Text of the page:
False marking defendants fight back


Victimized by a patent troll bringing a false marking qui tam? A review of district court dockets shows you are not alone. Defendants, however, are beating off plaintiffs taking advantage of a favorable 2009 Federal Circuit decision and may soon knock out the action with a constitutional blow.

Under the False Marking Statute, “[w]hoever marks upon, or affixes to … any unpatented article, the word ‘patent’ or any word or number importing that the same is patented, for the purpose of deceiving the public…[s]hall be fined not more than $500 for every such offense.” 35 U.S.C. § 292 (a). The Statute authorizes private plaintiffs to bring suit on behalf of the Government. 35 U.S.C. § 292 (b).

First appearing in the Patent Act of 1842, the False Marking statute became an overnight sensation in December, 2009.

Litigation exploded following the Federal Circuit’s decision in Forest Group, Inc. v. Bon Tool Co., 590 F.3d 1295 (Fed. Cir. 2009). There, the Court held that the statute’s $500 penalty applies to each “article” sold, as opposed to earlier opinions which imposed for the decision to falsely mark. Id. at 1301. Cue opening of flood gates. In the year before Forest, approximately 30 false marking qui tam suits were filed. The number soared to nearly 800 in 2010. Manufacturers marking their goods with expired patents became an easy target.

Faced with crippling statutory damages, defendants have fought back. The usual defenses, failure to state a claim and lack of personal jurisdiction, have been somewhat successful. Particularly noteworthy, however, are on the constitutional challenges the 169 year-old statute is newly facing. Defendants started questioning whether the qui tam provision of the False Marking statute violates the “Take Care” and “Appointments” clauses of Article II of the Constitution. An affirmative response by two district courts signal this patent fight may soon be over. The Northern District Court of Ohio in Unique Product Solutions, Ltd. v. Hy-Grade Valve, Inc., and the Eastern District of Pennsylvania in Rogers v. Tristar Products, Inc., both found the qui tam provision was unconstitutional for lacking “sufficient controls” over the litigation by the Executive Branch.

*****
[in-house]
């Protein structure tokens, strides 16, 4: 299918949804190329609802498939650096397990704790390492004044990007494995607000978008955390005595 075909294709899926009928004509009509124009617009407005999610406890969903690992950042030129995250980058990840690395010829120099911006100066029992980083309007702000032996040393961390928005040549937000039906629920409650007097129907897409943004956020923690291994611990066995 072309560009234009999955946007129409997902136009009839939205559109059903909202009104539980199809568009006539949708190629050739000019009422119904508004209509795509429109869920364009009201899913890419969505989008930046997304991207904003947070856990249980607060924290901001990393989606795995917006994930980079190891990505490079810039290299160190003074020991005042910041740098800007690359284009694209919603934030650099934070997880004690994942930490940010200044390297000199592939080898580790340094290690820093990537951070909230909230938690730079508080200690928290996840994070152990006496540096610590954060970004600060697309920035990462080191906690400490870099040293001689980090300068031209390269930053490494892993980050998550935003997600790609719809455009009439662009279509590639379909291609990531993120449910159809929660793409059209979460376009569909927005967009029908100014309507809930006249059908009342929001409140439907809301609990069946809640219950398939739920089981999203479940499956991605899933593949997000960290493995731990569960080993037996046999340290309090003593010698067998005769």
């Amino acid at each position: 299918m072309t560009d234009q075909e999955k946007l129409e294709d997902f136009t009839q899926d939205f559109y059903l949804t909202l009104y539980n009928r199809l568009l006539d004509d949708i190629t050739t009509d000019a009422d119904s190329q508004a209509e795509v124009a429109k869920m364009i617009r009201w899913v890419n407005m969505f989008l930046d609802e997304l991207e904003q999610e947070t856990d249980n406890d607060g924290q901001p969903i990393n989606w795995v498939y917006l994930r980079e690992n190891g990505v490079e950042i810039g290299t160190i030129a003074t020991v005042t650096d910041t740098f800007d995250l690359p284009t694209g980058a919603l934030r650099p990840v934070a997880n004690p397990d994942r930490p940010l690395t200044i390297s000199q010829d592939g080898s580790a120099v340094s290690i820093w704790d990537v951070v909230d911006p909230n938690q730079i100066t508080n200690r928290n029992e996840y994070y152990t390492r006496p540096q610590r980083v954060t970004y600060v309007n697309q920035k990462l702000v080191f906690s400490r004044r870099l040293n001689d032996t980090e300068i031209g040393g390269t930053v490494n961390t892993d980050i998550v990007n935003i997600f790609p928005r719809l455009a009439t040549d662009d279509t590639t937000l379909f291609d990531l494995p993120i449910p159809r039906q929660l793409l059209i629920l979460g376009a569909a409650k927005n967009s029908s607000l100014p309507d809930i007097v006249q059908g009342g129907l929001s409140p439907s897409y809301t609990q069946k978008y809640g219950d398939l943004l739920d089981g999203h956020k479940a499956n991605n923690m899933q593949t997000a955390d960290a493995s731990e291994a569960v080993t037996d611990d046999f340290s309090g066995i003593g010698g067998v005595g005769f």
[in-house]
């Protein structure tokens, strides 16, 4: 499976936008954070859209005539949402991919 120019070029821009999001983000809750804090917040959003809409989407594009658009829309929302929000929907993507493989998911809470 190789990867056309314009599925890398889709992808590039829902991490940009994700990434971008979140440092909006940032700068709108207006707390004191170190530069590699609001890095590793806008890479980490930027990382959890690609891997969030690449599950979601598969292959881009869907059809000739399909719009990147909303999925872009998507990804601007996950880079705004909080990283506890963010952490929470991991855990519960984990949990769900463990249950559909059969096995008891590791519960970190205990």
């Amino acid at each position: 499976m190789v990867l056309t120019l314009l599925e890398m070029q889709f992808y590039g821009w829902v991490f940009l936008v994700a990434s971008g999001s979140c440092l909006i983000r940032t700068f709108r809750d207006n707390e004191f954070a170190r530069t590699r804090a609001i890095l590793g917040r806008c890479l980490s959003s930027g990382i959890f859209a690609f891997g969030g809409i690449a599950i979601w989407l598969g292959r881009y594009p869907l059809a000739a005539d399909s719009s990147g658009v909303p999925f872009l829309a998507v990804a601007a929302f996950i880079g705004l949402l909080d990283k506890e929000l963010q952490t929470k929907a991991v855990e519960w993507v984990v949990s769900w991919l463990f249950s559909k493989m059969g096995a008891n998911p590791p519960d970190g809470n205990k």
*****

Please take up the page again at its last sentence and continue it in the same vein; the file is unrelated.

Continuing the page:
Those decisions are emboldening other Defendants to seek dismissals and alternative stays pending a determination by the Federal Circuit. The plaintiff in Unique Product has appealed, and the Court heard oral argument in July in FLFMC v. Wham-O, Case No. 2011-1067, a lack of standing decision where the appellee also disputed the statute’s constitutionality. Extended stays may be necessary if the Supreme Court ends evasive measures and finally confronts the issue.

Congress has also joined the fray, passing amendments which will redefine the false marking plaintiff from “any person” to the Government and injured competitors. For now, clients should still keep their guard up for trolls and remember the best defense is to patent mark your products carefully.


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